Most earth pigments tend to be opaque, literally like “looking into dirt” because that’s what they are, dirt. They can be thinned so they seem transparent — watercolors make use of earth pigments but in particles so fine and watered down so well, that paper or other layers of colors show through. Mineral pigments and some modern chemical pigments are often transparent by their nature. Some pigments made from stones — Ultramarine blue was made from Lapis Lazuli — retain a magical reflective ability even when they’re ground to powder.
I stopped painting sometime last year. I’ve tried to figure out why, and finally came to understand it. Basically, it’s other people.
I can’t remember not drawing or not painting. I have done both those things since I was a little kid. But, as I got older, and more interested in it, my mother became vehement about not wanting me to be an artist. “I just want you to be happy,” she said. “Artists are not happy people.”
Now I know that people are either happy or they are not. Just because one is an artist, doesn’t mean they’re on the verge of schizophrenia or suicide. There have always been more happy artists than unhappy artists, but because of our twisted mentalities, we humans build cults around romantic misery — van Gogh, Jim Morrison, etc. Plenty of artists — most artists — just do their work, earn the wage, and live their lives as respected members of the community. Before cameras, being an artist was a respected trade. Humans have always wanted — and created — images of their world.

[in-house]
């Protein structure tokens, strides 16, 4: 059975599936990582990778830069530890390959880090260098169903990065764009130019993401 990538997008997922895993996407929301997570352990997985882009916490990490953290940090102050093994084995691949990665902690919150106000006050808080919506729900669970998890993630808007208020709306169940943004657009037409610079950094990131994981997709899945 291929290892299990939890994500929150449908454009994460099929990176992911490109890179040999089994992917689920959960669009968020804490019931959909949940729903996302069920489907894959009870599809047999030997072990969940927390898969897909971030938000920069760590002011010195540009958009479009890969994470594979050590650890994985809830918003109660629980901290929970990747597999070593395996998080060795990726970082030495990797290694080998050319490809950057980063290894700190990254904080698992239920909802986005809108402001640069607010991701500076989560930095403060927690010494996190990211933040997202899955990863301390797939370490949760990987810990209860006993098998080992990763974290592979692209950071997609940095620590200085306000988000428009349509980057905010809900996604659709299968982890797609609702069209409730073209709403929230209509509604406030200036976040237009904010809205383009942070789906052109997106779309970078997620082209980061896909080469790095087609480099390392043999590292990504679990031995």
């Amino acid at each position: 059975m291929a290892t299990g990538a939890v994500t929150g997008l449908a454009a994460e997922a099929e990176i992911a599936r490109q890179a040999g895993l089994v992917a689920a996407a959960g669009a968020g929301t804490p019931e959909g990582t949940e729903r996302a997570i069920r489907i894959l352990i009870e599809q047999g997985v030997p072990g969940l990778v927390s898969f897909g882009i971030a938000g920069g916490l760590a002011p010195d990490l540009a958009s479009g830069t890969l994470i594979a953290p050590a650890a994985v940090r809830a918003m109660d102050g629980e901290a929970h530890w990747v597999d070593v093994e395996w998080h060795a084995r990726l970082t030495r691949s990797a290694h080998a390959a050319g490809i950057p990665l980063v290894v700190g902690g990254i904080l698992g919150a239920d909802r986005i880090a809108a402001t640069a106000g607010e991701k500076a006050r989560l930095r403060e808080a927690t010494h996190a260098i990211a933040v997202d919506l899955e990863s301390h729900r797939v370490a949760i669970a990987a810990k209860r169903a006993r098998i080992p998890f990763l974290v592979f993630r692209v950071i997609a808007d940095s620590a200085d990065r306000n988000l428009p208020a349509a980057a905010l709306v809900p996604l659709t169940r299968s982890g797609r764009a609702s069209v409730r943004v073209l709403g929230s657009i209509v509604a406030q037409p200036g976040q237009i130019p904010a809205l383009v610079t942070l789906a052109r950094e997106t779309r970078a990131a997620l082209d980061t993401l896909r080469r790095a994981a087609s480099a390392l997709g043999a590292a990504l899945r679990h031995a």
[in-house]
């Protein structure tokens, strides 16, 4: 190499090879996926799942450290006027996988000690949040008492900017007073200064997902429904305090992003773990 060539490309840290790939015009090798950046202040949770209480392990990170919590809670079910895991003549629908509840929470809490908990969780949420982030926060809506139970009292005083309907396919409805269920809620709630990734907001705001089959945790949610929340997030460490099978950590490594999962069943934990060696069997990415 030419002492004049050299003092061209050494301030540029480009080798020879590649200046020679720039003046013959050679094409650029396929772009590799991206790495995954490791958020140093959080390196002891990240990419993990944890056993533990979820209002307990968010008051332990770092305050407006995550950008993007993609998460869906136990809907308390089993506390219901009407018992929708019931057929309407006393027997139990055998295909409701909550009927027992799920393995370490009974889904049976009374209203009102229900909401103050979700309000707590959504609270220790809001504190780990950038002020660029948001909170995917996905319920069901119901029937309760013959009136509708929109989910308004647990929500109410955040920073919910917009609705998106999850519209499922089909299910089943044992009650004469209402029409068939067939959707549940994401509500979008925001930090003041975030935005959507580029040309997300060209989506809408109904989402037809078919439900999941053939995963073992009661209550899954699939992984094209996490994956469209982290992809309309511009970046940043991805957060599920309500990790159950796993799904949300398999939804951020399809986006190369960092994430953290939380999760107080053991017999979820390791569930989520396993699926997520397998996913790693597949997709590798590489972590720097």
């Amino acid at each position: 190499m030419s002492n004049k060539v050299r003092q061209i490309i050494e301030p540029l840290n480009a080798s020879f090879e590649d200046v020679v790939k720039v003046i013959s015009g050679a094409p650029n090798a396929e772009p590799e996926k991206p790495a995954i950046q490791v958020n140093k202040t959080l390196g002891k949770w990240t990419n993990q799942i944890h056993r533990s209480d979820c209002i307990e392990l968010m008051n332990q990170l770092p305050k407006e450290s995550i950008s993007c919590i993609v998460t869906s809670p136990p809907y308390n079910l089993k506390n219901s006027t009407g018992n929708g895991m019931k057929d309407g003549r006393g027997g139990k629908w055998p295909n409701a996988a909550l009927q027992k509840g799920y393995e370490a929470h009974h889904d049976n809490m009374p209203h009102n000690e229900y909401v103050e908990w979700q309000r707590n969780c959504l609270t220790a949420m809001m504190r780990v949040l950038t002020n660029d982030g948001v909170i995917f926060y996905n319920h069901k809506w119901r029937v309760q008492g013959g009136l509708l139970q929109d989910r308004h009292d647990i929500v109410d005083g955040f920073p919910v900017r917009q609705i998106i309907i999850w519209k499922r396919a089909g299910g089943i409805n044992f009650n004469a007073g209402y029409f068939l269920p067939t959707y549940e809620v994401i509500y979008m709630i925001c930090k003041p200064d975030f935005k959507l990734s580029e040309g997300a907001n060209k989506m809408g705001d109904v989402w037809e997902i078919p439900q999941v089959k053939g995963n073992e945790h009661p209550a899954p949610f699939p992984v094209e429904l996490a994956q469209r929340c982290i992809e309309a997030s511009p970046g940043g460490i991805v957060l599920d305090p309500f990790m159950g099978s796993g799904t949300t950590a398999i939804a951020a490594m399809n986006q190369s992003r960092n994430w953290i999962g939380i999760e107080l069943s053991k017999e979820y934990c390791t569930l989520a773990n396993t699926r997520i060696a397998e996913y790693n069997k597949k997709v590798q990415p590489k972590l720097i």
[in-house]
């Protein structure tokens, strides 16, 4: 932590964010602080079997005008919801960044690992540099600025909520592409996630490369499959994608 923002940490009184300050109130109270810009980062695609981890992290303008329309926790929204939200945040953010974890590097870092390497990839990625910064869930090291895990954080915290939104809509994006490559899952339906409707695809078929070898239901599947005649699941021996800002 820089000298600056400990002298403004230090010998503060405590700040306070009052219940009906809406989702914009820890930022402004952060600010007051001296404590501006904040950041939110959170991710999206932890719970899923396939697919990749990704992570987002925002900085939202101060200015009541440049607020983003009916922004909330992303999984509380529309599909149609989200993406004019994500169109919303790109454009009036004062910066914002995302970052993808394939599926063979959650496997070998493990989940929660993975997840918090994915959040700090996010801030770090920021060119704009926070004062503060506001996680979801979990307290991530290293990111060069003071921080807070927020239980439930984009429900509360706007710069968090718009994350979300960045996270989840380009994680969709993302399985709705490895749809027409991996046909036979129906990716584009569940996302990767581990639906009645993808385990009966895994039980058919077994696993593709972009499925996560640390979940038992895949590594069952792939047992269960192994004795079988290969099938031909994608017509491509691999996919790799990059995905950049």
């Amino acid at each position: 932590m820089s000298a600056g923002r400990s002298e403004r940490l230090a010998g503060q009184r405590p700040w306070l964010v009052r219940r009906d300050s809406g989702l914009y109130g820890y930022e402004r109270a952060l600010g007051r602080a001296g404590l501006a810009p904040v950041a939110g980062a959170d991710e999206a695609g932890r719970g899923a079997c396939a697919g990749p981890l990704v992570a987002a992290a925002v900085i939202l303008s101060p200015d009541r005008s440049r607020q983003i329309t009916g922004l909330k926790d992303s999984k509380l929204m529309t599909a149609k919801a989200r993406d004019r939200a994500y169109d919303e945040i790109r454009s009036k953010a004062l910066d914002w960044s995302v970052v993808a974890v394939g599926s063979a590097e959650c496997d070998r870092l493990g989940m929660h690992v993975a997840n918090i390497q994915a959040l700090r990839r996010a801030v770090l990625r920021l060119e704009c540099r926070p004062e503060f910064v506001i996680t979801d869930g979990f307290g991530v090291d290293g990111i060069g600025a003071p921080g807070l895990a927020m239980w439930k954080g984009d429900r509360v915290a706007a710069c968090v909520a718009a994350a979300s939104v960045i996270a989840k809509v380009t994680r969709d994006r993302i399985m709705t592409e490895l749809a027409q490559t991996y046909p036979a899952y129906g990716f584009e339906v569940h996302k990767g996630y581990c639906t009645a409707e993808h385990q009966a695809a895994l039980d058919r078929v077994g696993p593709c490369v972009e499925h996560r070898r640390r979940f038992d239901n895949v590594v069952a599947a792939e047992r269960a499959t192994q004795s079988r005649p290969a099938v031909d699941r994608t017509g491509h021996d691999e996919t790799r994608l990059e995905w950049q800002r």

When I moved to Monte Vista right after retiring, I immediately joined the local artist group and became a member of the fledgling art co-op. I’ve written about both experiences in other places and have moved on, but the painting thing? I’ve done one painting since I left these organizations. It was a pretty good painting, acrylic, the person who owns it loves it, but…
To be an artist, you need a thick skin. I don’t have one. I have several artist friends with whom I have a mutually constructive relationship, but being in an organization in a small town with local artists? What a nightmare that turned out to be. I know art has always been competitive — look at Michelangelo and Leonardo, competing against each other and several other very fine artists — but in a milieu like this one where no one’s life depends on it, and no one’s work is really that good, it seems stupid.
I’m hoping to return to the place where my work is personal to me, and the sounds of these strident voices (“I hate realistic art!” “Why would anyone paint landscapes!”) have faded far enough into the distance that I will want to paint again. Why? Well, as you can see, I have a lot of paint…